Originally posted by sonofliberty1776
reply to post by xiphias
Then again, references to exotic animals in history could be completely true. However, since they use different names and terminology than we do it is
ignored or considered mythological or a fable. I especially note this with the term "dragon". Dragons were, at one time, seen in written about all
over the world. These dragons looked different in different areas, but all were reptilian in nature as are "dinosaurs". If all the "dinosaurs" died
millions of years ago, and nothing else "dragon like" has been found whether alive or in the fossil record, how could humans know of such creatures?
Consider that most, if not all mammals (including humans) have an instinctual fear of snakes and other reptilians. It would make sense, obviously;
many reptiles being poisonous. Anybody who see's a snake, including a monkey or squirrel, is undoubtedly going to have some sort of emotional response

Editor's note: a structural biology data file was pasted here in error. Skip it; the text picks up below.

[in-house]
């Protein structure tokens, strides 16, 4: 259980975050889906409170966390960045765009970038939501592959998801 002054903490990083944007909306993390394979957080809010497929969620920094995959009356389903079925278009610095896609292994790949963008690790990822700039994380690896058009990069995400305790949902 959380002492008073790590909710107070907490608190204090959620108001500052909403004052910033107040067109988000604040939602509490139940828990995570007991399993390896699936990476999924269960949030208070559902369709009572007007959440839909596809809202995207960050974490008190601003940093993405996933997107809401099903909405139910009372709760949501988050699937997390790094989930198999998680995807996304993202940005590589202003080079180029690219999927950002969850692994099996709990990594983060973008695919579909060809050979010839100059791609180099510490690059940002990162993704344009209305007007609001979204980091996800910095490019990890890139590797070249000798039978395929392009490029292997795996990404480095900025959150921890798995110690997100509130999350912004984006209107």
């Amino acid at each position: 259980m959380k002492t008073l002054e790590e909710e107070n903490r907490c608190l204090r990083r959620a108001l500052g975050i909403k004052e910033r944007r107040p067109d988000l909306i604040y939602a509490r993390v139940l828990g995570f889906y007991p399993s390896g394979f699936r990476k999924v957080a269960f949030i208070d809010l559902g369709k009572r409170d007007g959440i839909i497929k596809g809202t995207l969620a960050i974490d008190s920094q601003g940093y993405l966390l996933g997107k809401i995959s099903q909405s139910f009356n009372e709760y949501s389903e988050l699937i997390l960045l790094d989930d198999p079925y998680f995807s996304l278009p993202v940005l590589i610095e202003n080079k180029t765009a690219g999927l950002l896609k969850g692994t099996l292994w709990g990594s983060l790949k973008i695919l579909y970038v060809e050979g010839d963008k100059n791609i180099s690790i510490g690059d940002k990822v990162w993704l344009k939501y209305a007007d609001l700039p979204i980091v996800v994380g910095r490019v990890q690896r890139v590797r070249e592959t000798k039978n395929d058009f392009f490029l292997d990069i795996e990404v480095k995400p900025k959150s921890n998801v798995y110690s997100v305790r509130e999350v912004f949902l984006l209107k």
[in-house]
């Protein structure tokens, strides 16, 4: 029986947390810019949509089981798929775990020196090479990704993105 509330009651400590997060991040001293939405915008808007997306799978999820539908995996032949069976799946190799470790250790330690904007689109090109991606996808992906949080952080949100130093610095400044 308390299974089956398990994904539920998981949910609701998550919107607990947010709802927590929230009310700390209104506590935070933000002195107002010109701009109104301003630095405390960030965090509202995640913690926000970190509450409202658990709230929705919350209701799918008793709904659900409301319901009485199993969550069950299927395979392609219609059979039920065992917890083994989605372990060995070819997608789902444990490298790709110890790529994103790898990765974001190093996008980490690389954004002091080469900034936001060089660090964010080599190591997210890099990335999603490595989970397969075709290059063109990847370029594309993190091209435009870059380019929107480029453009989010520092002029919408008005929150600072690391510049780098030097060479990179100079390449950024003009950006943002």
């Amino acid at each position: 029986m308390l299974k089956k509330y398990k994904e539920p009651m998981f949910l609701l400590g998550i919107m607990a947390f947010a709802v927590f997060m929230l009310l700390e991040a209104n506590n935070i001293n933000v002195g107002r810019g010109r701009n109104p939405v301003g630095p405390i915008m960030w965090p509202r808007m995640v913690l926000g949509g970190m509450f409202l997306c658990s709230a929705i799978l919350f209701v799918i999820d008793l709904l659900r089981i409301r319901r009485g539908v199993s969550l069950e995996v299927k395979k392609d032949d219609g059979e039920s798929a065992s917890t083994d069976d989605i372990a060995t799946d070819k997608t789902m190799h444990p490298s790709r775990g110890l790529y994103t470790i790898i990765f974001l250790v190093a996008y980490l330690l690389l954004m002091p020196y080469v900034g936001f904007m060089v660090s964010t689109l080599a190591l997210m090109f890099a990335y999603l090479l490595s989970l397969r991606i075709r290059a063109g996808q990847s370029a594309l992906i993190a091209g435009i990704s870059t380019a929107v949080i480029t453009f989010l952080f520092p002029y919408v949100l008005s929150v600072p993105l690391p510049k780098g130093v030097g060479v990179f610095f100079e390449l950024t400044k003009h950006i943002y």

to the sight, no matter how familiar or trusting they with/of to the animal.
This indicates that there could be some sort of hard-wired "memory" of such creatures in our DNA. It could even be that our "lower brain," the
"primitive brain" or "reptilian brain," depending on how you look at it, is responsible for these "memories."
It's probably no coincidence that almost all ancient peoples, no matter where they were in the world, had some common mythology including dragons, and
interestingly enough: unicorns. It's possible this same "memory" (you might even call it a "spiritual memory") manifests itself in our creativity
(arts and sciences); whether it be hieroglyphics, cave paintings, mythology, astrology, sacred texts, or prophecies.
The concept of dragons and unicorns would almost seem to be universal in our species. Who knows? There could have been a time when our ancestors,
before they were entirely human, may have shared the Earth with such exotic and seemingly mythological creatures; and they may have passed the memory
of it down through their genes.
edit on 5-12-2010 by xiphias because: (no reason given)